A group of 25 principals of D.C. public schools this week began a master’s-degree program at Georgetown University, part of an effort to improve the quality of leadership in the city’s schools.
D.C. Schools Chancellor Kaya Henderson — who earned an undergraduate degree at Georgetown and later a leadership degree there in 2007 — helped launch the program after she determined that principal training programs were lacking what she believed are the essentials needed to elevate the school system. The program, which runs through the calendar year, mirrors Georgetown’s Executive Master’s in Leadership program in the McDonough School of Business.
Henderson, working with academic leaders at Georgetown, created a curriculum that includes such topics as how to deal with uncertainty and how to lead tough conversations.
“This program is about to set these people on fire,” Henderson said. “They’re good principals, but they could be great principals if they had the tool kit.”
Georgetown reduced its tuition for the program, two-thirds of which is covered by the federal government’s Teacher Incentive Fund as well as a grant from the CityBridge Foundation, which hopes to create a system of top-performing schools in the District. The principals pay the rest.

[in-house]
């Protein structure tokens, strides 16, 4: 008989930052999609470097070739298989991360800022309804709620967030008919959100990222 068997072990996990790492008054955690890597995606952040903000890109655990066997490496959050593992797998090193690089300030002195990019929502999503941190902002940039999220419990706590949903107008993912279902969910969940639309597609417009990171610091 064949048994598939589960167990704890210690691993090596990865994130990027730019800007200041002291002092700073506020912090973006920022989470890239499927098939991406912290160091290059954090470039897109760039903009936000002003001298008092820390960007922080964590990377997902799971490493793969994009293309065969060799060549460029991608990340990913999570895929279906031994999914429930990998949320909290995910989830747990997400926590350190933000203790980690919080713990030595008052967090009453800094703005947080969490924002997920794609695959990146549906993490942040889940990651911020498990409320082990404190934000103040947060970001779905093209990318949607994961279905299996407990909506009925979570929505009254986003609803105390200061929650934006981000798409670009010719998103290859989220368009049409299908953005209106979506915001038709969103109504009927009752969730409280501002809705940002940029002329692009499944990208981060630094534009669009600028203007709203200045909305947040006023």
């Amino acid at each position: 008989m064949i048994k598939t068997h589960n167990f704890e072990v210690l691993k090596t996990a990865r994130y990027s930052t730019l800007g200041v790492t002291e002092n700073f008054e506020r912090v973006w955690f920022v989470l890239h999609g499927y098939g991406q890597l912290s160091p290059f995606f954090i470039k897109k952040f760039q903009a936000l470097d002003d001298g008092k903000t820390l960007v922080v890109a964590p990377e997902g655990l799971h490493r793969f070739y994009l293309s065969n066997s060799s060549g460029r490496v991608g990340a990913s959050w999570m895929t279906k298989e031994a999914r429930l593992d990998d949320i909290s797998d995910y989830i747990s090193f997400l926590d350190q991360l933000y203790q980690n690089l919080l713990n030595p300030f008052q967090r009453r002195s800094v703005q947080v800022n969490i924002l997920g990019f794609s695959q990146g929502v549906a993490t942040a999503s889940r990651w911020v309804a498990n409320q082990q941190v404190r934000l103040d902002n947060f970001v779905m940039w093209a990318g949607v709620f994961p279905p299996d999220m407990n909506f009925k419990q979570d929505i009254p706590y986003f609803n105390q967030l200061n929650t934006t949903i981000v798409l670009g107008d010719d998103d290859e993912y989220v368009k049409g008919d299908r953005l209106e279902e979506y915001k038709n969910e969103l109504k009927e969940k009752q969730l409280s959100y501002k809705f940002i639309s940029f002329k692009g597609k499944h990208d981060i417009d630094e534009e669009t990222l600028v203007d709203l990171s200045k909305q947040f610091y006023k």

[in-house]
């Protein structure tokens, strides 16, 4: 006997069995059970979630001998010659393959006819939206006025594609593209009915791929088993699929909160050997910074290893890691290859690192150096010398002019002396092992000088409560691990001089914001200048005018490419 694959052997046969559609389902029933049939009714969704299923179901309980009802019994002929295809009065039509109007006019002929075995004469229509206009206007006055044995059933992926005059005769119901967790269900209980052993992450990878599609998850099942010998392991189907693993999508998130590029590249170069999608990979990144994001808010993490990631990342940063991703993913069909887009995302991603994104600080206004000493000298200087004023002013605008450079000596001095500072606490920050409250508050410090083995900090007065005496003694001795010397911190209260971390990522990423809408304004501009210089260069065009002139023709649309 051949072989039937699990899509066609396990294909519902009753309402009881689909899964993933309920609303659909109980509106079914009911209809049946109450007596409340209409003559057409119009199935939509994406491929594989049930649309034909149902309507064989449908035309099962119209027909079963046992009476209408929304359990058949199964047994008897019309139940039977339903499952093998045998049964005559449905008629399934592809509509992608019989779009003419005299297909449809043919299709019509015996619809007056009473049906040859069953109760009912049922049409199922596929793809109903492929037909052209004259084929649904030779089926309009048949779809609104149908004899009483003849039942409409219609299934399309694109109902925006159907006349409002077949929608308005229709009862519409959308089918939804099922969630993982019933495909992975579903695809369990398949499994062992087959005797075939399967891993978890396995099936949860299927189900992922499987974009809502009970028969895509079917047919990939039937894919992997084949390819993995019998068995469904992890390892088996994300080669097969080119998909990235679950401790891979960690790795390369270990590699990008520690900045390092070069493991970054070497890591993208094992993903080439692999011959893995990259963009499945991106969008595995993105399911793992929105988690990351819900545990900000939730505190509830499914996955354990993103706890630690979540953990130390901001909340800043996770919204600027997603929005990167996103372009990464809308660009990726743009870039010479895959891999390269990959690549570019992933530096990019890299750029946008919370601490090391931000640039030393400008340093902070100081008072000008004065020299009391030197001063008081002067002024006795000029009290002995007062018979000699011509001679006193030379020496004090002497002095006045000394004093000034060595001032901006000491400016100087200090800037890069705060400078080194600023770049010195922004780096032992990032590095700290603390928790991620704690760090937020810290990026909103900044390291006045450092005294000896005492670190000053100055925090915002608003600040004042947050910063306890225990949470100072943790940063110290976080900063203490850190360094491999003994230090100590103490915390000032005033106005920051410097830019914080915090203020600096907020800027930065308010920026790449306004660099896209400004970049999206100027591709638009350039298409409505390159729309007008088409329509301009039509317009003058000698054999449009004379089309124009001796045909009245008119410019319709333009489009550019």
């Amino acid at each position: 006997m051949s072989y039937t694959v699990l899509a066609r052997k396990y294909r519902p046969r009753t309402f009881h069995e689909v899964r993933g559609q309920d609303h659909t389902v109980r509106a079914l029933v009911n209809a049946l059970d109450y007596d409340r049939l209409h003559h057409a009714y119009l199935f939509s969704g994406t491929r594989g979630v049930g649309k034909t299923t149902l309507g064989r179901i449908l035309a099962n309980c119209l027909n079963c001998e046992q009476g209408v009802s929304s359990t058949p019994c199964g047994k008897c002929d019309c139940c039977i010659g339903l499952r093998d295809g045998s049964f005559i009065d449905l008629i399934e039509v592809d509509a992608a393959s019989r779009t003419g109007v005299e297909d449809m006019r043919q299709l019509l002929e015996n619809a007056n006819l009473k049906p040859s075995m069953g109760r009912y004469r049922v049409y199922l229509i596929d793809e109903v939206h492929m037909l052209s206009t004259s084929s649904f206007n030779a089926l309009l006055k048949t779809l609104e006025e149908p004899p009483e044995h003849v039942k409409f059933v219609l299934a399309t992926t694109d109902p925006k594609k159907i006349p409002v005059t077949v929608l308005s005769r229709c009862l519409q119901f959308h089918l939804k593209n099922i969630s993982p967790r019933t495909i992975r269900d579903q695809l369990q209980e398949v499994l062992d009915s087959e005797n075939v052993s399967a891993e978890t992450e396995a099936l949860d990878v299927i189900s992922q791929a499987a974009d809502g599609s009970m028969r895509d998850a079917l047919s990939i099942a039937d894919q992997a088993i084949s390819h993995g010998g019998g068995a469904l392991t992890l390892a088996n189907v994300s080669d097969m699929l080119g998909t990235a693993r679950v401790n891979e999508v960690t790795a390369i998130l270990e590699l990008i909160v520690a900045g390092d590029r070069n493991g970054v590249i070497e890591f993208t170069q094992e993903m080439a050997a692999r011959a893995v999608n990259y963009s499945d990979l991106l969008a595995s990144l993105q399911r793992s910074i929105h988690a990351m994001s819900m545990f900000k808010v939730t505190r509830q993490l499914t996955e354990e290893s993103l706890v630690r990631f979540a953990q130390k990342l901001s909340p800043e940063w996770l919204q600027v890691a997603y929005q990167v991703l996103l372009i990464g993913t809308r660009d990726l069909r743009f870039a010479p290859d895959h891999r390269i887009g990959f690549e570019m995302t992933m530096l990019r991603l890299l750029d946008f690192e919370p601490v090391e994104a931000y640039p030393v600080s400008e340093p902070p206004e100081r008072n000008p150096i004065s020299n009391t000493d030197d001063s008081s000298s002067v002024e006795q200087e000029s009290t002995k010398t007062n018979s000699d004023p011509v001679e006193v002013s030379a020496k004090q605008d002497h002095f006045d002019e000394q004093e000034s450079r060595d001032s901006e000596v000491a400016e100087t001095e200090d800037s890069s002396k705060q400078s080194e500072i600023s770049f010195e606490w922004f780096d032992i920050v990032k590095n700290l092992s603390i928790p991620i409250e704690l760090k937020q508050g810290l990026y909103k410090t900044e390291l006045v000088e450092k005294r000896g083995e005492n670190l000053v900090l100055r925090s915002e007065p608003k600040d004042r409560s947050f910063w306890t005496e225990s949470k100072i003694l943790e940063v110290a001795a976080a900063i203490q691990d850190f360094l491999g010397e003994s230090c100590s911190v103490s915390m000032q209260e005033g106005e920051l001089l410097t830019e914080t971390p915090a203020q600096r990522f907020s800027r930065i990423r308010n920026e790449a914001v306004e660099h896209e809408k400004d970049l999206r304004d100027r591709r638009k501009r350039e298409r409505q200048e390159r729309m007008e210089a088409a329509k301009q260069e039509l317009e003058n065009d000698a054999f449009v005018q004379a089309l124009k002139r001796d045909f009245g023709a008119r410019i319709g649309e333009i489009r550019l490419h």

“This serves as an indication that the District sees principals as an integral part of development,” said Kwame Simmons, principal of Kramer Middle School in Southeast.
Simmons said the degree could help him revolutionize his approach to leadership at Kramer, one of the city’s 40 lowest-performing schools.
The newly enrolled students will meet every other weekend and will study cases and examples tailored to their educational background and context.
David Catania, chairman of the D.C. Council’s education committee, attended Tuesday’s opening reception and called the initiative “exactly the right strategy for principal development.”